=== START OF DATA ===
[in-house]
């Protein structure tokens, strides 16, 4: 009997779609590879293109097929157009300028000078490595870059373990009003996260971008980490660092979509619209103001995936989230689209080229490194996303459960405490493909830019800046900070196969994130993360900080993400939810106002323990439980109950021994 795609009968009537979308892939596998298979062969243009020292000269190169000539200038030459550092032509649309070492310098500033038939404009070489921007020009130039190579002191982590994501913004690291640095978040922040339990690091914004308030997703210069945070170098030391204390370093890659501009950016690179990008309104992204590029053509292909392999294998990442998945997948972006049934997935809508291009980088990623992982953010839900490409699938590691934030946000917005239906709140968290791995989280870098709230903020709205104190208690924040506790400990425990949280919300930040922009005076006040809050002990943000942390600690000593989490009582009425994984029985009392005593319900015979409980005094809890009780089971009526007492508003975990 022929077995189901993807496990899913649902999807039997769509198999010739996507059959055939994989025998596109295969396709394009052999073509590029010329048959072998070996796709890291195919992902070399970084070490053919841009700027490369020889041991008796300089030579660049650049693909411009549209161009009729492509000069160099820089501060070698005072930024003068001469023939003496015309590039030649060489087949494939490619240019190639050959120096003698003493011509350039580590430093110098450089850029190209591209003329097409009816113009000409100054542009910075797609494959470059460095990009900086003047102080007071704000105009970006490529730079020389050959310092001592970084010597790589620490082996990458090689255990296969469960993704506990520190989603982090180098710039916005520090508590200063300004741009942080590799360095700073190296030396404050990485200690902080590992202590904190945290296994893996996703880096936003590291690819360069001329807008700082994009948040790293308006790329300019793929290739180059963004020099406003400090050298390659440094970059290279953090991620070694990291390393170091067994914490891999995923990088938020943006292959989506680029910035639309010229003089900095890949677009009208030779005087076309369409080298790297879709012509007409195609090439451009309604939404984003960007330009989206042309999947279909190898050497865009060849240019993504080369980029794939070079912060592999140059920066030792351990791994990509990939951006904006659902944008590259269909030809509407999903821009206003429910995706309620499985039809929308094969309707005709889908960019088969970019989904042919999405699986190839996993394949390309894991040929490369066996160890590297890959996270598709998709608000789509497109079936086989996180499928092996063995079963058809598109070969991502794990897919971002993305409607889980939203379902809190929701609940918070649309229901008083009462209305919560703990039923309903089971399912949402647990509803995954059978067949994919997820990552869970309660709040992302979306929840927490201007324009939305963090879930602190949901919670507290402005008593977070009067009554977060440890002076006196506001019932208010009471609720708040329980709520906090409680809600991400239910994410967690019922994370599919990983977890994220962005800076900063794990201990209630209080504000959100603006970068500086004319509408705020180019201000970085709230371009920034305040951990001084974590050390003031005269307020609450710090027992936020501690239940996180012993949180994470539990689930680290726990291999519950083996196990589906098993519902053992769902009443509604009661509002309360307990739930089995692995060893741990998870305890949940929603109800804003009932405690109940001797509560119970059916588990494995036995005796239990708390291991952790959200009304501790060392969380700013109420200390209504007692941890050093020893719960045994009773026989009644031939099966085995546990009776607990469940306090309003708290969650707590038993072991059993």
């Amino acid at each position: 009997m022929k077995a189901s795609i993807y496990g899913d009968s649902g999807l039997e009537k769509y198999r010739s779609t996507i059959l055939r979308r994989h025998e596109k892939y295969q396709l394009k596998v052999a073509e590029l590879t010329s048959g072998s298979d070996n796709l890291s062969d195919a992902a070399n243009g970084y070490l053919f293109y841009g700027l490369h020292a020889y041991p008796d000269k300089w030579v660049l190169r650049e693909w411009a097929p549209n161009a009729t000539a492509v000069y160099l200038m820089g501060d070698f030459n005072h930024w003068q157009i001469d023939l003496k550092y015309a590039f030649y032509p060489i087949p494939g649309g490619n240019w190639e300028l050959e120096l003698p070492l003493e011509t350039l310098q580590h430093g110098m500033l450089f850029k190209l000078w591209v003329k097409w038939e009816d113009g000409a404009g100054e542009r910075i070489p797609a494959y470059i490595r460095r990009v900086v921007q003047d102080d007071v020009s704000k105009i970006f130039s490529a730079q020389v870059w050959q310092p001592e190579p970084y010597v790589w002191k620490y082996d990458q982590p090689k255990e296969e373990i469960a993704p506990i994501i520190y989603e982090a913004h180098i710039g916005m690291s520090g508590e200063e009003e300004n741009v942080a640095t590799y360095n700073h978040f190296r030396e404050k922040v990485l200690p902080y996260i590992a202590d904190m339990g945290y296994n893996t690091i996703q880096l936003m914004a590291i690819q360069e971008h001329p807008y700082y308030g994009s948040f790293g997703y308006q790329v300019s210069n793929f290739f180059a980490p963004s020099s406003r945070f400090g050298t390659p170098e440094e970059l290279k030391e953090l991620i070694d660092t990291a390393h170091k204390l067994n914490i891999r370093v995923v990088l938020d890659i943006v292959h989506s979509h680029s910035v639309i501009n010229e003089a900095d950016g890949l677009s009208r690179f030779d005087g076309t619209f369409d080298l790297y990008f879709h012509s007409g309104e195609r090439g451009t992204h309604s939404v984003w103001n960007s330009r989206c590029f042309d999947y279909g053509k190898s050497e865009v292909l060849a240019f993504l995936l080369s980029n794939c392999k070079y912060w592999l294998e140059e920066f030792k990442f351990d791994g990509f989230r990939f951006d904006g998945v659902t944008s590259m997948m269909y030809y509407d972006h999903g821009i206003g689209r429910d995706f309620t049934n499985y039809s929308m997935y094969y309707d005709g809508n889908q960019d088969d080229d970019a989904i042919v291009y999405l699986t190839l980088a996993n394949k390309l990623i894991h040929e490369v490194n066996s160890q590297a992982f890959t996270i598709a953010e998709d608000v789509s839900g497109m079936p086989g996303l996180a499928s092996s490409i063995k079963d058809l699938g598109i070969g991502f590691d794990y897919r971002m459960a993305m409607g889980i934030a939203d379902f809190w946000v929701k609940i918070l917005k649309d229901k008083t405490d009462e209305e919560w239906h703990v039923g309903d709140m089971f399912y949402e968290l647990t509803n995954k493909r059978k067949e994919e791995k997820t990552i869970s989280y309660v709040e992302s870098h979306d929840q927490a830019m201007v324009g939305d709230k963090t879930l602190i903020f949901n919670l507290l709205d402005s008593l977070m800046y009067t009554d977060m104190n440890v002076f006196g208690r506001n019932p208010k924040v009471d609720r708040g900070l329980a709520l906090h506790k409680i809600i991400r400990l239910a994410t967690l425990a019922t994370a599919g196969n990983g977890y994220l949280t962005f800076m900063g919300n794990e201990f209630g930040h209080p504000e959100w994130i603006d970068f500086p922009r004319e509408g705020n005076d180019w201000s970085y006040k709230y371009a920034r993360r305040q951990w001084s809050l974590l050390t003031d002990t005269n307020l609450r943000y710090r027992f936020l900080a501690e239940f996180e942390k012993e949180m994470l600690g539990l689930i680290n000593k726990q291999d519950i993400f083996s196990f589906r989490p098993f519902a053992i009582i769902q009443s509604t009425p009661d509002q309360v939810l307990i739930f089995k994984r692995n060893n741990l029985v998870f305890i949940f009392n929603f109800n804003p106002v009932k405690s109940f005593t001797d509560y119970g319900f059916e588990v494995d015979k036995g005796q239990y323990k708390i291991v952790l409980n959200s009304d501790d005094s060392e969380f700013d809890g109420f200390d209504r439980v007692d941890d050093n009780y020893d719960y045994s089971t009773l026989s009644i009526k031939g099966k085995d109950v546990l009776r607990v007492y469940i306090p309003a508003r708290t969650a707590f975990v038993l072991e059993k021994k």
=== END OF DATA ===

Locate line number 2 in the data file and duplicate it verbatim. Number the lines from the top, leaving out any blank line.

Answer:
């Protein structure tokens, strides 16, 4: 009997779609590879293109097929157009300028000078490595870059373990009003996260971008980490660092979509619209103001995936989230689209080229490194996303459960405490493909830019800046900070196969994130993360900080993400939810106002323990439980109950021994 795609009968009537979308892939596998298979062969243009020292000269190169000539200038030459550092032509649309070492310098500033038939404009070489921007020009130039190579002191982590994501913004690291640095978040922040339990690091914004308030997703210069945070170098030391204390370093890659501009950016690179990008309104992204590029053509292909392999294998990442998945997948972006049934997935809508291009980088990623992982953010839900490409699938590691934030946000917005239906709140968290791995989280870098709230903020709205104190208690924040506790400990425990949280919300930040922009005076006040809050002990943000942390600690000593989490009582009425994984029985009392005593319900015979409980005094809890009780089971009526007492508003975990 022929077995189901993807496990899913649902999807039997769509198999010739996507059959055939994989025998596109295969396709394009052999073509590029010329048959072998070996796709890291195919992902070399970084070490053919841009700027490369020889041991008796300089030579660049650049693909411009549209161009009729492509000069160099820089501060070698005072930024003068001469023939003496015309590039030649060489087949494939490619240019190639050959120096003698003493011509350039580590430093110098450089850029190209591209003329097409009816113009000409100054542009910075797609494959470059460095990009900086003047102080007071704000105009970006490529730079020389050959310092001592970084010597790589620490082996990458090689255990296969469960993704506990520190989603982090180098710039916005520090508590200063300004741009942080590799360095700073190296030396404050990485200690902080590992202590904190945290296994893996996703880096936003590291690819360069001329807008700082994009948040790293308006790329300019793929290739180059963004020099406003400090050298390659440094970059290279953090991620070694990291390393170091067994914490891999995923990088938020943006292959989506680029910035639309010229003089900095890949677009009208030779005087076309369409080298790297879709012509007409195609090439451009309604939404984003960007330009989206042309999947279909190898050497865009060849240019993504080369980029794939070079912060592999140059920066030792351990791994990509990939951006904006659902944008590259269909030809509407999903821009206003429910995706309620499985039809929308094969309707005709889908960019088969970019989904042919999405699986190839996993394949390309894991040929490369066996160890590297890959996270598709998709608000789509497109079936086989996180499928092996063995079963058809598109070969991502794990897919971002993305409607889980939203379902809190929701609940918070649309229901008083009462209305919560703990039923309903089971399912949402647990509803995954059978067949994919997820990552869970309660709040992302979306929840927490201007324009939305963090879930602190949901919670507290402005008593977070009067009554977060440890002076006196506001019932208010009471609720708040329980709520906090409680809600991400239910994410967690019922994370599919990983977890994220962005800076900063794990201990209630209080504000959100603006970068500086004319509408705020180019201000970085709230371009920034305040951990001084974590050390003031005269307020609450710090027992936020501690239940996180012993949180994470539990689930680290726990291999519950083996196990589906098993519902053992769902009443509604009661509002309360307990739930089995692995060893741990998870305890949940929603109800804003009932405690109940001797509560119970059916588990494995036995005796239990708390291991952790959200009304501790060392969380700013109420200390209504007692941890050093020893719960045994009773026989009644031939099966085995546990009776607990469940306090309003708290969650707590038993072991059993």